Medicaid, Children’s Health Insurance Program (CHIP) make it possible for low-income Americans, specifically children and families, to access free or low-cost health care. While some may not be familiar with the role of school-based Medicaid, others may be familiar with its primary role funding special education services to millions of students in need of individualized education plans (IEPs). A well-developed Medicaid in Public Schools (MIPS) program can bolster one of states’ largest expenditures, public education. Public schools are “among the most efficient systems to reach children and families” in terms of determining and enrolling Medicaid-eligible children and/or families.
While use of Medicaid funds varies, a 2017 School Superintendents Association study found nearly 70 percent of schools use Medicaid reimbursement dollars for salaries of health care professionals; 45 percent to expand health services; and 39 percent to facilitate outreach and coordinate services for students.
To qualify, an individual must meet both 1) categorical eligibility and 2) financial eligibility. Many children are first identified, enrolled through public schools. To qualify for MIPS in Nebraska:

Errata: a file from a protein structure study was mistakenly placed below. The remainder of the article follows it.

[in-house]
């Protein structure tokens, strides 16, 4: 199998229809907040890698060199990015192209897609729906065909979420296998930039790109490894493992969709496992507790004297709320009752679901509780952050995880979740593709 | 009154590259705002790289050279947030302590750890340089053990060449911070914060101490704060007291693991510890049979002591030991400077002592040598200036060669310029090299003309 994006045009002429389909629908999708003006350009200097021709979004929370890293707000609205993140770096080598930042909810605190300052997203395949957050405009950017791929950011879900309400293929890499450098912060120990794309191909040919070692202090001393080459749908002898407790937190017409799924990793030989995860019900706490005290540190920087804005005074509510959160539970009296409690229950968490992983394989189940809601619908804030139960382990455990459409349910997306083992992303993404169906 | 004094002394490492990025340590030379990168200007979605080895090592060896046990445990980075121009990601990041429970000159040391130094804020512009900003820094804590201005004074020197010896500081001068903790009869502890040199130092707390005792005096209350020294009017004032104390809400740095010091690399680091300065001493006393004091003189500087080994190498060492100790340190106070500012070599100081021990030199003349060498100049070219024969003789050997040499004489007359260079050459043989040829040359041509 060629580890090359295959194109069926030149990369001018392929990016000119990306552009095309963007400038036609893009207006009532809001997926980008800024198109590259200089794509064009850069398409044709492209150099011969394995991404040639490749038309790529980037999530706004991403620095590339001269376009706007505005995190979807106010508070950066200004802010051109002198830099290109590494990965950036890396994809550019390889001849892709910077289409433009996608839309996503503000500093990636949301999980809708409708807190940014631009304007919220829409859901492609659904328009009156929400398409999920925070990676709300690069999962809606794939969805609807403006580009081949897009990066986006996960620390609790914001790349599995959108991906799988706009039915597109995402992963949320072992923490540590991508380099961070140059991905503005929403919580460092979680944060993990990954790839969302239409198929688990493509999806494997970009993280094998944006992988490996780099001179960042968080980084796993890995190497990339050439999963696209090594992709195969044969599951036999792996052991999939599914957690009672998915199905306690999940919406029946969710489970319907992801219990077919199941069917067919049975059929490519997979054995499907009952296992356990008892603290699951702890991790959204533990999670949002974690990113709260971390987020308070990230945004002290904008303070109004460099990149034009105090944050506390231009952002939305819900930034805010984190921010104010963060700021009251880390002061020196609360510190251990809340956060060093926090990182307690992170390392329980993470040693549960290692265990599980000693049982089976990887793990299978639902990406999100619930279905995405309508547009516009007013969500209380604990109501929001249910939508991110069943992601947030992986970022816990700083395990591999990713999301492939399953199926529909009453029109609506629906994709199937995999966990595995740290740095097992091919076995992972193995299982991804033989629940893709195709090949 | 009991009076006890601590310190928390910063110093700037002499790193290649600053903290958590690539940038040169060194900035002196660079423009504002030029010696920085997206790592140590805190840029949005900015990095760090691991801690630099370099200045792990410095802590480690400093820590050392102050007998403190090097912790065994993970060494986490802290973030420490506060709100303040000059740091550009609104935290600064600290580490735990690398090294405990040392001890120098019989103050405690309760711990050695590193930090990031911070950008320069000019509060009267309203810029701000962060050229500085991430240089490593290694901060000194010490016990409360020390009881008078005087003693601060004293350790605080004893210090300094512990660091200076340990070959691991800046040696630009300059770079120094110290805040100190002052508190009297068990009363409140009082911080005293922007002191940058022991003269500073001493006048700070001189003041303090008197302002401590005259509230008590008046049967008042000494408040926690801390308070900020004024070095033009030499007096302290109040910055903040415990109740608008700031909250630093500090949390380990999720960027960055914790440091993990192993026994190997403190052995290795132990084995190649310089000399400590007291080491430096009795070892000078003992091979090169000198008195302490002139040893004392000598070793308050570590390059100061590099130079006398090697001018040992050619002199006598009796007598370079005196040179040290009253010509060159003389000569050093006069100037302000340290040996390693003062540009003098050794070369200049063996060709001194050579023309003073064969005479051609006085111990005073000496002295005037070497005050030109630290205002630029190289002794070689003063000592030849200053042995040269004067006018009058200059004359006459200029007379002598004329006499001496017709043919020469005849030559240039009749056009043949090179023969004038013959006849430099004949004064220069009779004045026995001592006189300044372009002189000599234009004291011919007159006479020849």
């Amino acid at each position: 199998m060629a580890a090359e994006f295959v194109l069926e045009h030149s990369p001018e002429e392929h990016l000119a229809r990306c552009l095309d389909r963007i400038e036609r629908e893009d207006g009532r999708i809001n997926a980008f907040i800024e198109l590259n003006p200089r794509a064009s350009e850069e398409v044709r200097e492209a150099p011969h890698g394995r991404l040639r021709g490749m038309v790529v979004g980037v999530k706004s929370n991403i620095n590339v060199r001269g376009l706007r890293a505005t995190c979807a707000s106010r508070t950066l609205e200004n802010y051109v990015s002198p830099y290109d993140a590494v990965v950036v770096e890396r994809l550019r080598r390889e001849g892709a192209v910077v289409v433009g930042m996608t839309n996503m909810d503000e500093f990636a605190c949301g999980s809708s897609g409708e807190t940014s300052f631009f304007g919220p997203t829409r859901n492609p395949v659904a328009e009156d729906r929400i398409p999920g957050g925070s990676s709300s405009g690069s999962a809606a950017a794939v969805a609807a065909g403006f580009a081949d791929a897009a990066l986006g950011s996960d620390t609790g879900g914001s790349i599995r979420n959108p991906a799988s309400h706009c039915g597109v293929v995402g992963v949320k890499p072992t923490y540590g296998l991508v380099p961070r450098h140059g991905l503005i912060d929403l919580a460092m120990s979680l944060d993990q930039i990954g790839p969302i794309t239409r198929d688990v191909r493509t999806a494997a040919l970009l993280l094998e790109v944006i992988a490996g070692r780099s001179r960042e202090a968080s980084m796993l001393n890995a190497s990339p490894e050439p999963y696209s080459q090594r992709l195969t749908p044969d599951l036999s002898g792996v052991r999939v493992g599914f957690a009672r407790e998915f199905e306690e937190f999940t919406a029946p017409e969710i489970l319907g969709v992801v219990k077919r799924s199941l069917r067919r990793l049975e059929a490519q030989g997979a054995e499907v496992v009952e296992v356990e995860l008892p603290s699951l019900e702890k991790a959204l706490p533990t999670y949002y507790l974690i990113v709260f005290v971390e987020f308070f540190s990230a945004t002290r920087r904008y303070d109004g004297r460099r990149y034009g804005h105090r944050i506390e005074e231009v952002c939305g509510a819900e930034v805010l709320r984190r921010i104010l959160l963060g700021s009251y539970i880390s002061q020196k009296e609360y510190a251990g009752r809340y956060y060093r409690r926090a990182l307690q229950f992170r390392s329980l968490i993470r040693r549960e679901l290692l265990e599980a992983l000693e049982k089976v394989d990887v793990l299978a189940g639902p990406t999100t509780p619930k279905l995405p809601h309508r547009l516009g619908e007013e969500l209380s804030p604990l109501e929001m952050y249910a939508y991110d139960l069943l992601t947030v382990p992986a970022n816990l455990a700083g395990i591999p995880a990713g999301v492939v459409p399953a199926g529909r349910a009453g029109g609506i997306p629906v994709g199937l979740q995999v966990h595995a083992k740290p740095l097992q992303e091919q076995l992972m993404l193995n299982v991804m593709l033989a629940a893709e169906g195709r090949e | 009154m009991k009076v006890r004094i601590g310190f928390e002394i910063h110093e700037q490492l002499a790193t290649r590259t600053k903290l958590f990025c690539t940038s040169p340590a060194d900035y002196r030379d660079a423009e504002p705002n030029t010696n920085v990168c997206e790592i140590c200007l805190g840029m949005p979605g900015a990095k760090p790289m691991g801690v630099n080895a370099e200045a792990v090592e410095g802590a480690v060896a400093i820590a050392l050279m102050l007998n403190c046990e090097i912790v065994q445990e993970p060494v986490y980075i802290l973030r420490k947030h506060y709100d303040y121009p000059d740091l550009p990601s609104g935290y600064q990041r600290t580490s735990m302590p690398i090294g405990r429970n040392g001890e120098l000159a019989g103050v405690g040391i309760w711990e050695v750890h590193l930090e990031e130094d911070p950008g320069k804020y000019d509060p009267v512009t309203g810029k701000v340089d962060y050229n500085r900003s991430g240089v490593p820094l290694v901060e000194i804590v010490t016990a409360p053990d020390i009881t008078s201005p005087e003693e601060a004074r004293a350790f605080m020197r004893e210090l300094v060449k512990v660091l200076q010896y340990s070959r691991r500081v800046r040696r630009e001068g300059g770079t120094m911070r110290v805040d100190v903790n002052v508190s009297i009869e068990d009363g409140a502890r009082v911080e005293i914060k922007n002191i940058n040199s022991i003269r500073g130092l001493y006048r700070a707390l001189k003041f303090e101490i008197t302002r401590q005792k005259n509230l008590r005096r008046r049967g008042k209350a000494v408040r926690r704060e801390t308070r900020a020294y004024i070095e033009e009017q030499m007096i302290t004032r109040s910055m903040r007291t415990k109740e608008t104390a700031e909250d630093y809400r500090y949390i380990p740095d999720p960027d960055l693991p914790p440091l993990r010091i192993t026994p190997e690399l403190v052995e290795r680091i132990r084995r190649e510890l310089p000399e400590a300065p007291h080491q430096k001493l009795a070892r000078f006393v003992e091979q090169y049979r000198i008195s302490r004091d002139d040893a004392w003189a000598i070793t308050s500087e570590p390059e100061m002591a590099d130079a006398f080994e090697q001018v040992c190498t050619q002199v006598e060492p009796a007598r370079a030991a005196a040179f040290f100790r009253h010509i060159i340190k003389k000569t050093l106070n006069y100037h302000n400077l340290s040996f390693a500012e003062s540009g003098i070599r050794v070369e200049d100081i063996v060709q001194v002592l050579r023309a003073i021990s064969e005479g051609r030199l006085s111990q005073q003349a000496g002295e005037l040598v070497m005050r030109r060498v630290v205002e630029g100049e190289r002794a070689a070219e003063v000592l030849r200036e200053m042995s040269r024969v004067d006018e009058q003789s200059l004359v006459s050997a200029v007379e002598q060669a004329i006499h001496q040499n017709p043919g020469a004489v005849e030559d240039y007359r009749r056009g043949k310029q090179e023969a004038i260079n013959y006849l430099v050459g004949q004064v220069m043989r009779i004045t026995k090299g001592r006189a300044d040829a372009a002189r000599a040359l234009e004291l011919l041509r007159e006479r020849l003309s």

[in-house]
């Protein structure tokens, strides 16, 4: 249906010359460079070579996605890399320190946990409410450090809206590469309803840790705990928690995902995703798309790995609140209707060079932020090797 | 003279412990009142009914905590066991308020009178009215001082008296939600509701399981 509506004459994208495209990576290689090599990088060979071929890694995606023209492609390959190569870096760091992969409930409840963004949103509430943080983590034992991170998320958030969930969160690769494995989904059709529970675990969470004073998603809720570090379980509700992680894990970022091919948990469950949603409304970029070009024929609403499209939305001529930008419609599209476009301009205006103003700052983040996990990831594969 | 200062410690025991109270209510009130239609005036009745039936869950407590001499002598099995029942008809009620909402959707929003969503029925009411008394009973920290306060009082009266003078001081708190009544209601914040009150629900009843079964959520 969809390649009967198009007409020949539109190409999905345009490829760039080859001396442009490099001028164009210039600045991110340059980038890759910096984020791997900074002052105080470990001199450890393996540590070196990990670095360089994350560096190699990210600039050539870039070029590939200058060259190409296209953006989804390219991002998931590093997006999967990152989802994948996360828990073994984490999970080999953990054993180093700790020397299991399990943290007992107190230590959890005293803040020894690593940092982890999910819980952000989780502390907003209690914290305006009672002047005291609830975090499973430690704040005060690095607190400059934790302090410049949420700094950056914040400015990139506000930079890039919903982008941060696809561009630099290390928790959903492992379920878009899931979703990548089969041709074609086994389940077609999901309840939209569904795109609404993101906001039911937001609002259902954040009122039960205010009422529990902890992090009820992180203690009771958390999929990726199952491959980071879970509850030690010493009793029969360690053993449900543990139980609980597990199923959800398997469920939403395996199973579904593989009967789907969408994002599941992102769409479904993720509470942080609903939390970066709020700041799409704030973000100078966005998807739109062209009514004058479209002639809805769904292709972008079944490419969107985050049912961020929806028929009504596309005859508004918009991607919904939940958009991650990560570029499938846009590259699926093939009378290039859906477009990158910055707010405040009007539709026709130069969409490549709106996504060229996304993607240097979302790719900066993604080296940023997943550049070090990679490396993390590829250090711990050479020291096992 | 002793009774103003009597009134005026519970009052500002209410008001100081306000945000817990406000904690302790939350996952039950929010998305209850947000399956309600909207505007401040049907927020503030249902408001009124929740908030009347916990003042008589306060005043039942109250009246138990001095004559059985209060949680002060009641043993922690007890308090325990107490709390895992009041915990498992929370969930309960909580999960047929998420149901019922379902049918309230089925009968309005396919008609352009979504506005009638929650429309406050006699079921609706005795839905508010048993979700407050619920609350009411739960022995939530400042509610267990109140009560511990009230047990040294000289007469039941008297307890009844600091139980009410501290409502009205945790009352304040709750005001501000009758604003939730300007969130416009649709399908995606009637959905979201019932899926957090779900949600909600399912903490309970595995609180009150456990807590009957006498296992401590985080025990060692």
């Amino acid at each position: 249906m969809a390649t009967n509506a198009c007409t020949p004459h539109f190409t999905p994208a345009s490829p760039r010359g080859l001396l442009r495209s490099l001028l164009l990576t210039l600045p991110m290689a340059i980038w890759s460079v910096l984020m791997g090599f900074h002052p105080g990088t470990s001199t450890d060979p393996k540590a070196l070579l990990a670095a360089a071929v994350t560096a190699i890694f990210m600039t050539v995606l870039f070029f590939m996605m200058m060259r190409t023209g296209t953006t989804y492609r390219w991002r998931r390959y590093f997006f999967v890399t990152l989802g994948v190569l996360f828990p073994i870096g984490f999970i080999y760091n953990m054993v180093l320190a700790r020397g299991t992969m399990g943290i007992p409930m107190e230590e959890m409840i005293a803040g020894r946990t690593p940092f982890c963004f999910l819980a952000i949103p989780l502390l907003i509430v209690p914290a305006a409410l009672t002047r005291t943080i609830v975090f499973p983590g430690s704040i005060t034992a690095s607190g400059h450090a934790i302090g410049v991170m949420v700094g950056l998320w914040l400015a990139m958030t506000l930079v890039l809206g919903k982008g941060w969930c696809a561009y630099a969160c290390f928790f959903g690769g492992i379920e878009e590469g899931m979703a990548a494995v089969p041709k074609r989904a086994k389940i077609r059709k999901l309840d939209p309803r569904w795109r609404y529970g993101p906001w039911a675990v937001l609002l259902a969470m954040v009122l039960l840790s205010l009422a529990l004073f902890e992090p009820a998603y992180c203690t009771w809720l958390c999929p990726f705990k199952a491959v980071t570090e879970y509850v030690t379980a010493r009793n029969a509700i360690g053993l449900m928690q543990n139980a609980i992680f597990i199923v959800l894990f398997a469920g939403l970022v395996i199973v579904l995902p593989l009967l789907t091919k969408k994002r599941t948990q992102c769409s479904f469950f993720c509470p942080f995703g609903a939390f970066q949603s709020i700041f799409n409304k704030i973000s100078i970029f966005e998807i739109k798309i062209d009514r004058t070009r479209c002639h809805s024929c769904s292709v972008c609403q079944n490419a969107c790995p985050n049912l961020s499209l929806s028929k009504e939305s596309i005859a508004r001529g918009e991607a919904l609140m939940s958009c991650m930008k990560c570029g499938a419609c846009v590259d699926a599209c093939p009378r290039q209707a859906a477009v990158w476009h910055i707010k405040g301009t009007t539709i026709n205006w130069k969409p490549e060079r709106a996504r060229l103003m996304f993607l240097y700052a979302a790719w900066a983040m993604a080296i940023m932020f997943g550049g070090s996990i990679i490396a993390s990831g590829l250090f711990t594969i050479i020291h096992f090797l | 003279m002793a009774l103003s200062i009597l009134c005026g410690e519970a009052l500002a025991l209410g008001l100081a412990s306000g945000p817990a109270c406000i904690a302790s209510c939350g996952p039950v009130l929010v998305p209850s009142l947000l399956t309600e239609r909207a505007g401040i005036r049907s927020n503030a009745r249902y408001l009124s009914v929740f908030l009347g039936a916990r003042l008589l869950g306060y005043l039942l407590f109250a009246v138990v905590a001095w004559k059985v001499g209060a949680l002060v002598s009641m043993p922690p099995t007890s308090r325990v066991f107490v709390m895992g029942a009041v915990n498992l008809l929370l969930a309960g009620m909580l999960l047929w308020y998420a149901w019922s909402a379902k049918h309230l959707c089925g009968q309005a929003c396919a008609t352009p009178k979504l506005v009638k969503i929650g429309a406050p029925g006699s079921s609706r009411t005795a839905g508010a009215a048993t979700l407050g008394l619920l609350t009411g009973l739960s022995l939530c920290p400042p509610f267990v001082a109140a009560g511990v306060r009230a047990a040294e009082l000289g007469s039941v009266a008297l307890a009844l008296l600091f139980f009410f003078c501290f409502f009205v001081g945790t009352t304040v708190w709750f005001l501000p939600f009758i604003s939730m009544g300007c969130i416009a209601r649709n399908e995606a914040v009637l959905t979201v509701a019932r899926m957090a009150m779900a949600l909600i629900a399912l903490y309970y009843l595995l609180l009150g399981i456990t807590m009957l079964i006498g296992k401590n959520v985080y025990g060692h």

- Services must be medically necessary
- Student recipients must be eligible for Medicaid
- Associated special education or family support services MUST be included in their Individual Education Plan (IEP) and/or Individualized Family Service Plan (IFSP).
Nebraska Department of Health and Human Services defines medical necessity as:
- Necessary to meet the basic health needs of the client
- Rendered in the most cost-efficient manner
- Rendered in a type of setting appropriate for the delivery of the covered service
- Consistent in type, frequency, and duration of treatment with scientifically based guidelines of national medical, research, or health care coverage organizations or government agencies
- Consistent with the diagnosis of the condition
- Required for means other than convenience of the client or the physician
- No more intrusive or restrictive than necessary to provide a proper balance of safety effectiveness, and efficiency
- Relative to the goal of improved patient health outcomes
*Services and supplies which do not meet the definition of medical necessity are not covered. This definition is provided for purposes of Medicaid fee-for-service and Managed care.